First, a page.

In the Gallery - tyneholm
post-template-default,single,single-post,postid-51258,single-format-standard,cabin-core-1.2,select-theme-ver-3.5,ajax_fade,page_not_loaded,,smooth_scroll,big_grid,wpb-js-composer js-comp-ver-7.5,vc_responsive

In the Gallery

Assignment S30

Get in among the artists! Shooting in art galleries-particularly contemporary galleries-is an art form in itself and can be highly rewarding. Okay, it’s not on the street, as such, but it’s still street photography. Major modern galleries are usually bright, cathedral-like spaces with light pouring in through skylights or high windows onto stark white surfaces. That means you are usually guaranteed good light. 

The great thing about shooting in galleries is that you have people (but not too many of them), clean backgrounds, and interesting objects. Take your time observing people and look for gestures, expressions, and interesting reactions to the art works. Don’t ignore the exterior of the gallery either; many have equally photogenic buildings and grounds, often based on a minimalist architectural theme, which is perfect for a more minimal style of street photography. Spend a day photographing at the gallery and have your six best images printed.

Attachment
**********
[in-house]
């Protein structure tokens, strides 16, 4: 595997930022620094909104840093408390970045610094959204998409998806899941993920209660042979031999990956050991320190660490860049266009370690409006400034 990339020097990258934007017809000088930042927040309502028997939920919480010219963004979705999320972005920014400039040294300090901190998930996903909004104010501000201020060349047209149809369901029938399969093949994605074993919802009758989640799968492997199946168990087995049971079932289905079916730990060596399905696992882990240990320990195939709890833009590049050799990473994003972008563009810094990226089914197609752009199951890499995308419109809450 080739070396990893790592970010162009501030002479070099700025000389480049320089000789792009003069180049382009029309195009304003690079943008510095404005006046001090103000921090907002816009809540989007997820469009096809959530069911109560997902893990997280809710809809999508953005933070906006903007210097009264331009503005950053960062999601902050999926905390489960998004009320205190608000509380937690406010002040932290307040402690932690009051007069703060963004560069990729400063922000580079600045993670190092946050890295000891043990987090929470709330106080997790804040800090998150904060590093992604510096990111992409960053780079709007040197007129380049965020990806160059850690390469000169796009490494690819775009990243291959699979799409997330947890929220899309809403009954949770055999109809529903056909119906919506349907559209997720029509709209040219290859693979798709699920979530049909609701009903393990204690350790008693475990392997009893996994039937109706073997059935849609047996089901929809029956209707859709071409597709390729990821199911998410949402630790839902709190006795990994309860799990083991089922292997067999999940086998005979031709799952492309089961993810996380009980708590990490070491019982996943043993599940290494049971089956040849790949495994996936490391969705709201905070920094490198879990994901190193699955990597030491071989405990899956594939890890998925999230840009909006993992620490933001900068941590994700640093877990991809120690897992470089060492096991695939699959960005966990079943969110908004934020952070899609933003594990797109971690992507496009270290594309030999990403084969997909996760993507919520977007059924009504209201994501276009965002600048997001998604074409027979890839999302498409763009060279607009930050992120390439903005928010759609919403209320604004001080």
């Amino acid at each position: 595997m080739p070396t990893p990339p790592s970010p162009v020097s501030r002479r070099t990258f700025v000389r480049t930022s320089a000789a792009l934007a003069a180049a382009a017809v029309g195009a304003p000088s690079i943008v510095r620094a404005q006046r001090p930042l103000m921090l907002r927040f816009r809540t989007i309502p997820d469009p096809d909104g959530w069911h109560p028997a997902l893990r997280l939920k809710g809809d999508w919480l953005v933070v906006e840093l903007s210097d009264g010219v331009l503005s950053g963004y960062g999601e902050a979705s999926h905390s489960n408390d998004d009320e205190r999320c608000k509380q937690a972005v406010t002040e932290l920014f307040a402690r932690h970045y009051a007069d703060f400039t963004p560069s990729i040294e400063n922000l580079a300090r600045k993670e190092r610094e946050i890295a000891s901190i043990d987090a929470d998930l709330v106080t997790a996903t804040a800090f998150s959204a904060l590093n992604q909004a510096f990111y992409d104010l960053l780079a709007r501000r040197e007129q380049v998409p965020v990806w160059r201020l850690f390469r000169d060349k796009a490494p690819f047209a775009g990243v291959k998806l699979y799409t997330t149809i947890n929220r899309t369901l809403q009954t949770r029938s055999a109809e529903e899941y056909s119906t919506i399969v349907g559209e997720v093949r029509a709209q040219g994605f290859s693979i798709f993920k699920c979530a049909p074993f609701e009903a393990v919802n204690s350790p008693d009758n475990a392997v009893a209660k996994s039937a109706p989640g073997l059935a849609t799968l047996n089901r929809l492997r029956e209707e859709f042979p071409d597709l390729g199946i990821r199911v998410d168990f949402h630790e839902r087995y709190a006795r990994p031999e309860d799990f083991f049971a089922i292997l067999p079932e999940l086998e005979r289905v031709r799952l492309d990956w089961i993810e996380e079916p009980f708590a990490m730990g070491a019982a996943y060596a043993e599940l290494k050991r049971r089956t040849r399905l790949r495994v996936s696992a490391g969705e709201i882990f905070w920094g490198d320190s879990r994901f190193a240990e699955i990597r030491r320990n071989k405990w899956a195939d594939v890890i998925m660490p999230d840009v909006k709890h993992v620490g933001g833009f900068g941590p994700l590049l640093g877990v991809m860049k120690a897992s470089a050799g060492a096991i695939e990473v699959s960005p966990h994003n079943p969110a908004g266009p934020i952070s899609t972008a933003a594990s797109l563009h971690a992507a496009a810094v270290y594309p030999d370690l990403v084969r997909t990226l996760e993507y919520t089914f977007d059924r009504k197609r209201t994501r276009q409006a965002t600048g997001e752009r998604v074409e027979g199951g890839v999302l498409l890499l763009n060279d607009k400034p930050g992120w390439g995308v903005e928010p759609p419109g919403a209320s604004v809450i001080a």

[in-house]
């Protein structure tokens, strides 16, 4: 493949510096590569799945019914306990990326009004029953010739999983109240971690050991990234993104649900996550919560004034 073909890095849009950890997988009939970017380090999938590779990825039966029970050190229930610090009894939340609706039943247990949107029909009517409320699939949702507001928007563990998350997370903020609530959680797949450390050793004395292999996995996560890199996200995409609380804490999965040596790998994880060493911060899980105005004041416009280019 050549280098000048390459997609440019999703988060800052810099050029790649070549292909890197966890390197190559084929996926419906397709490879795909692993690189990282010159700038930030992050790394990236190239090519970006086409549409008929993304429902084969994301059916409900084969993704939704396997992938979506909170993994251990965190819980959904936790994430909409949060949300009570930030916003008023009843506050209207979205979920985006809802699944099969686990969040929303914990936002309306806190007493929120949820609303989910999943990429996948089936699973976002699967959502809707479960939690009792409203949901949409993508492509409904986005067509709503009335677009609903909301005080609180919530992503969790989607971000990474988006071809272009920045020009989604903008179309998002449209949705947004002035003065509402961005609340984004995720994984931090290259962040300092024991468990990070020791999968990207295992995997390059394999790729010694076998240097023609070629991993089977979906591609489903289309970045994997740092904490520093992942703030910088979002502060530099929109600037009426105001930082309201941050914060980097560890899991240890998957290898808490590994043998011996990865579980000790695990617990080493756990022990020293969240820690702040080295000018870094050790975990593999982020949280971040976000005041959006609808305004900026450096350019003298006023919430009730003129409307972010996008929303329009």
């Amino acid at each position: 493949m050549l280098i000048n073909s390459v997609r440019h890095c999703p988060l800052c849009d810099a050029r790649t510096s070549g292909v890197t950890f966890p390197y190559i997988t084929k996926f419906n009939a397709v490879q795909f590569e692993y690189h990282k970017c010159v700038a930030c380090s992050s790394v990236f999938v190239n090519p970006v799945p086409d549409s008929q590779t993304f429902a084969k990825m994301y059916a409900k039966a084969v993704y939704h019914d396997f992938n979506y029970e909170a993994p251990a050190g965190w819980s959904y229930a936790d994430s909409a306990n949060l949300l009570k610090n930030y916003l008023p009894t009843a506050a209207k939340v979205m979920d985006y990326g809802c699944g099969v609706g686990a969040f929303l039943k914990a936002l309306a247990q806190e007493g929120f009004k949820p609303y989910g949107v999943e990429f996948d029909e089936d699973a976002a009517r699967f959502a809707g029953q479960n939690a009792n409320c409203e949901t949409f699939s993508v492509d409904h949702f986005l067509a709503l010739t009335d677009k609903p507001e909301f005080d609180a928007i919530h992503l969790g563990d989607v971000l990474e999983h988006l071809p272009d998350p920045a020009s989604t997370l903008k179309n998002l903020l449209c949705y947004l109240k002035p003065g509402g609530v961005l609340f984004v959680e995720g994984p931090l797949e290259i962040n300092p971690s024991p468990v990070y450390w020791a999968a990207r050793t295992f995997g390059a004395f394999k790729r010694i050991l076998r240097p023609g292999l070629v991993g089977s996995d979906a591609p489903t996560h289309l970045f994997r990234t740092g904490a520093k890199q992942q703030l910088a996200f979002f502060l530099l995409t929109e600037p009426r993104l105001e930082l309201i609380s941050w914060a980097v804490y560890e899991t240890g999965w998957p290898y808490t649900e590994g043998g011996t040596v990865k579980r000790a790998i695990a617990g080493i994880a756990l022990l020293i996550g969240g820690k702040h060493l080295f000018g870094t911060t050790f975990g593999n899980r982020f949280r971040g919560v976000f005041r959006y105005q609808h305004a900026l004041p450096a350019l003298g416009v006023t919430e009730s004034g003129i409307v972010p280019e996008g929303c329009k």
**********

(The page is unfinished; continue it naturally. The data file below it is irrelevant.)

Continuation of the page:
View the images


  • Take your lead from the light to find the best shooting positions. 
  • Context is important here, so use a small aperture to keep both the foreground and background in focus. 
  • Avoid flash – you’ll probably get thrown out! 

Field Notes

  • Try not to be “seen” as a photographer. If you go about your photography in a quiet and subtle way you won’t stand out and are less likely to be ejected!
  • While most galleries are now quite relaxed about photography, permission is sometimes required, so always check before you visit. 
  • Avoid the crowds. The best time to visit is when the gallery opens in the morning-the light is often good then, too.